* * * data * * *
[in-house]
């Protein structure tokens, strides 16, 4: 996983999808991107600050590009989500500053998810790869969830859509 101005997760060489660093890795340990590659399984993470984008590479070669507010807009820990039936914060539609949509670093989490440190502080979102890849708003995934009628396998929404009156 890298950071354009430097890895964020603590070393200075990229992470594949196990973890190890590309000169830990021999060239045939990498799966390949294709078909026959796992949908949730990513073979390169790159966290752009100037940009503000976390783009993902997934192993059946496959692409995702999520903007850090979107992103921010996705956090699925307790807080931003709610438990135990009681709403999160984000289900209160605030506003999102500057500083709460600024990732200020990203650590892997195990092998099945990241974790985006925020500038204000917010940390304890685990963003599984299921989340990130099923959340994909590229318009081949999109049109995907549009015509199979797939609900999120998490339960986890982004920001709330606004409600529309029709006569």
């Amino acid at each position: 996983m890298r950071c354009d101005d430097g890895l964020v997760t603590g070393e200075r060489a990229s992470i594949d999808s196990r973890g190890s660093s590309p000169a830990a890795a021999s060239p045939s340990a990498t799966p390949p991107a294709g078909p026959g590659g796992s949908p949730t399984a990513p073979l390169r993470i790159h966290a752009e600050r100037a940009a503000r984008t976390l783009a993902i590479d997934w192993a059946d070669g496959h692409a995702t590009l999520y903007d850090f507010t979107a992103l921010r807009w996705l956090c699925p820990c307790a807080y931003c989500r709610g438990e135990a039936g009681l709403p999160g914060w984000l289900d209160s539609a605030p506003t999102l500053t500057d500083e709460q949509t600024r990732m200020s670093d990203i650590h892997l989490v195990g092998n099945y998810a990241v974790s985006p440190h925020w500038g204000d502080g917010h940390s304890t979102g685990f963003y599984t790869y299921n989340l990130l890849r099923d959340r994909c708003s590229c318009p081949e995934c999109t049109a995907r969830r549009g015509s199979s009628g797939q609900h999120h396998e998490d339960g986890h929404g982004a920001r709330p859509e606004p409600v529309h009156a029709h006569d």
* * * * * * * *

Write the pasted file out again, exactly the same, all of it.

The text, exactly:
[in-house]
């Protein structure tokens, strides 16, 4: 996983999808991107600050590009989500500053998810790869969830859509 101005997760060489660093890795340990590659399984993470984008590479070669507010807009820990039936914060539609949509670093989490440190502080979102890849708003995934009628396998929404009156 890298950071354009430097890895964020603590070393200075990229992470594949196990973890190890590309000169830990021999060239045939990498799966390949294709078909026959796992949908949730990513073979390169790159966290752009100037940009503000976390783009993902997934192993059946496959692409995702999520903007850090979107992103921010996705956090699925307790807080931003709610438990135990009681709403999160984000289900209160605030506003999102500057500083709460600024990732200020990203650590892997195990092998099945990241974790985006925020500038204000917010940390304890685990963003599984299921989340990130099923959340994909590229318009081949999109049109995907549009015509199979797939609900999120998490339960986890982004920001709330606004409600529309029709006569």
């Amino acid at each position: 996983m890298r950071c354009d101005d430097g890895l964020v997760t603590g070393e200075r060489a990229s992470i594949d999808s196990r973890g190890s660093s590309p000169a830990a890795a021999s060239p045939s340990a990498t799966p390949p991107a294709g078909p026959g590659g796992s949908p949730t399984a990513p073979l390169r993470i790159h966290a752009e600050r100037a940009a503000r984008t976390l783009a993902i590479d997934w192993a059946d070669g496959h692409a995702t590009l999520y903007d850090f507010t979107a992103l921010r807009w996705l956090c699925p820990c307790a807080y931003c989500r709610g438990e135990a039936g009681l709403p999160g914060w984000l289900d209160s539609a605030p506003t999102l500053t500057d500083e709460q949509t600024r990732m200020s670093d990203i650590h892997l989490v195990g092998n099945y998810a990241v974790s985006p440190h925020w500038g204000d502080g917010h940390s304890t979102g685990f963003y599984t790869y299921n989340l990130l890849r099923d959340r994909c708003s590229c318009p081949e995934c999109t049109a995907r969830r549009g015509s199979s009628g797939q609900h999120h396998e998490d339960g986890h929404g982004a920001r709330p859509e606004p409600v529309h009156a029709h006569d």